Tropical glaciers melting into fresh water
Fresh water melting into militarised commodities trading
A person (also a body of water) melting into the human labour markets of globalised capitalism
The Mattmosphere · The liquidation of labour
Click here to see the Facebook showing of recent Critical Path Responsive/Research Residency
“under capitalism, either you have capital or you are the capital”
A new dance work problematising the intensifying “free market” commodification of (fresh) water and human labour, wondering what is sacred against the dogmatism of liquidity.
An equatorial glacier in Indonesia
An example of enterprise syntax around fresh water, hedging itself against market fluctuations by owning futures on these resources for example, Blue Sky’s “Real Assets” arm has this wonderfully paradigm-shifting video
video link: https://blueskyfunds.com.au/what-we-do/real-assets/ article: https://www.afr.com/business/blue-sky-denies-moving-water-market-20180703-h1260s
Capitalising on the growing liquidity of water and human labour (through melting and trade-agreements) continues to intensify their systematic commodification.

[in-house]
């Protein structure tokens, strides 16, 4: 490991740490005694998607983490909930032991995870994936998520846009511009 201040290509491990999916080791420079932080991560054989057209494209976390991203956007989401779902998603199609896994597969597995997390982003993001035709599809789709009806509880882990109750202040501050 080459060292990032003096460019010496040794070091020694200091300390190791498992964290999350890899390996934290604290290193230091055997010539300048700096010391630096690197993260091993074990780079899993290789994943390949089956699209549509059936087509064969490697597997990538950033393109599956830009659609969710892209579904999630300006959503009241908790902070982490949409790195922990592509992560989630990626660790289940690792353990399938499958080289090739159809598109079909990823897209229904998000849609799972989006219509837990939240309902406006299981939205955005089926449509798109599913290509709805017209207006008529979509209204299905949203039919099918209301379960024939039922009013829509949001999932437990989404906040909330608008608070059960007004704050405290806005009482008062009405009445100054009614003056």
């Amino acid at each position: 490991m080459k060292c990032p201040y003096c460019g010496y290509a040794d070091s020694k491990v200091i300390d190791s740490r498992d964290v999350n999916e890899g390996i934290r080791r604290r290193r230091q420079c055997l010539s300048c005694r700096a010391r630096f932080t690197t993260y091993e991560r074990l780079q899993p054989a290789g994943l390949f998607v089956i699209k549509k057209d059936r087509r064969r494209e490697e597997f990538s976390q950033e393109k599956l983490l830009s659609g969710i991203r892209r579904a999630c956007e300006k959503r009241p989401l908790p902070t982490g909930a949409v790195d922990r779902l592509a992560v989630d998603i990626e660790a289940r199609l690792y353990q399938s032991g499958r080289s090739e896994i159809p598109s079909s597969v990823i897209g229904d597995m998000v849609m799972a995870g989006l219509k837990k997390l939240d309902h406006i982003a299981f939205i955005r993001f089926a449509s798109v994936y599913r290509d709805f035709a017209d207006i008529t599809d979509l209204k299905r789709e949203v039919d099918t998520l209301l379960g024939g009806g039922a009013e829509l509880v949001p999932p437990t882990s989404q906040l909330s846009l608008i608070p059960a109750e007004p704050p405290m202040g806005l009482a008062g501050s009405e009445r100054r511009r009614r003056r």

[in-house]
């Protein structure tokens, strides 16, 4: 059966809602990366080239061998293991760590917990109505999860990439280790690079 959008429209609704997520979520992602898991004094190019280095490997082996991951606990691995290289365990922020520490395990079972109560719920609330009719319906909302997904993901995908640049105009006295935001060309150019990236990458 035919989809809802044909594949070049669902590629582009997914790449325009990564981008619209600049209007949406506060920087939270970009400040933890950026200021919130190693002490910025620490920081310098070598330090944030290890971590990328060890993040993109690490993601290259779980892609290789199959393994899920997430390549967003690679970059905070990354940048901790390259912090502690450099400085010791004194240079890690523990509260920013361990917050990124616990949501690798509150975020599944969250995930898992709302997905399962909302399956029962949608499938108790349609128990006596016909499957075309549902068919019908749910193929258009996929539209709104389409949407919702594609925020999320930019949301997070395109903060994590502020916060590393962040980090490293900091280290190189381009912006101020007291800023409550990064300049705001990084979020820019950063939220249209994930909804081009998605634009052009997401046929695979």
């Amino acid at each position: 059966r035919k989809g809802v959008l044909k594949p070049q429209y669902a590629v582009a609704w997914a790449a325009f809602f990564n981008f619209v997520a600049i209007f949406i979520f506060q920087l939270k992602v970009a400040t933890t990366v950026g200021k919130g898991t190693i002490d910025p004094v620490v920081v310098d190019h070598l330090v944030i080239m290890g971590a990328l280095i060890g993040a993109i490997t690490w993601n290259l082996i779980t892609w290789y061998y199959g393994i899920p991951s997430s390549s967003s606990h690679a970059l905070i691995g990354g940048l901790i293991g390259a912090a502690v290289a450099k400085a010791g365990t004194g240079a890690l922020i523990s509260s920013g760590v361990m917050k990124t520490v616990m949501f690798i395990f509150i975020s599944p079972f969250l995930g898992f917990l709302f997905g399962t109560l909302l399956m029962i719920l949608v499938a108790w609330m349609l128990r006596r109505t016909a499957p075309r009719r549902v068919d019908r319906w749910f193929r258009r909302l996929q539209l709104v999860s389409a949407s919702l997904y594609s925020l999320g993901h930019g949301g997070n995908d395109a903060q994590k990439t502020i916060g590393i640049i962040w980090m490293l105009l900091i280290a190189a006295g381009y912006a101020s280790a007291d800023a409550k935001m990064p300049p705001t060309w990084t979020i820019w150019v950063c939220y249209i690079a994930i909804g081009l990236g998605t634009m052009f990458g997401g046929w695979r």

For example this link outlining labour liquidity and buying power being at its greatest point in human history due to more nations than ever being conscripted into world markets through their adoption of a compatible economic/industrial system.
- Embodied (fresh) waters, glaciers, monsoonal, artisanal and more.
- water as commodity
- labour as commodity dependant on water
- liquidity of labour across markets
- illiquidity of water (rights) due to locality or physical state (glaciers are illiquid)
We’ve since completed a 2 research residency at Critical Path in Rushcutters Bay in Sydney. Below are some of the assets we’ve distilled into a practise including and ice meditation and a cypher/dance jam structure to songs on either water or work.
music mentioning water and/or work:
other inputs to the project:
This piece was commissioned for the project, it is the first chapter of a sci-fi novel around these thoughts. It was written by collaborating writer Sebastian Henry Jones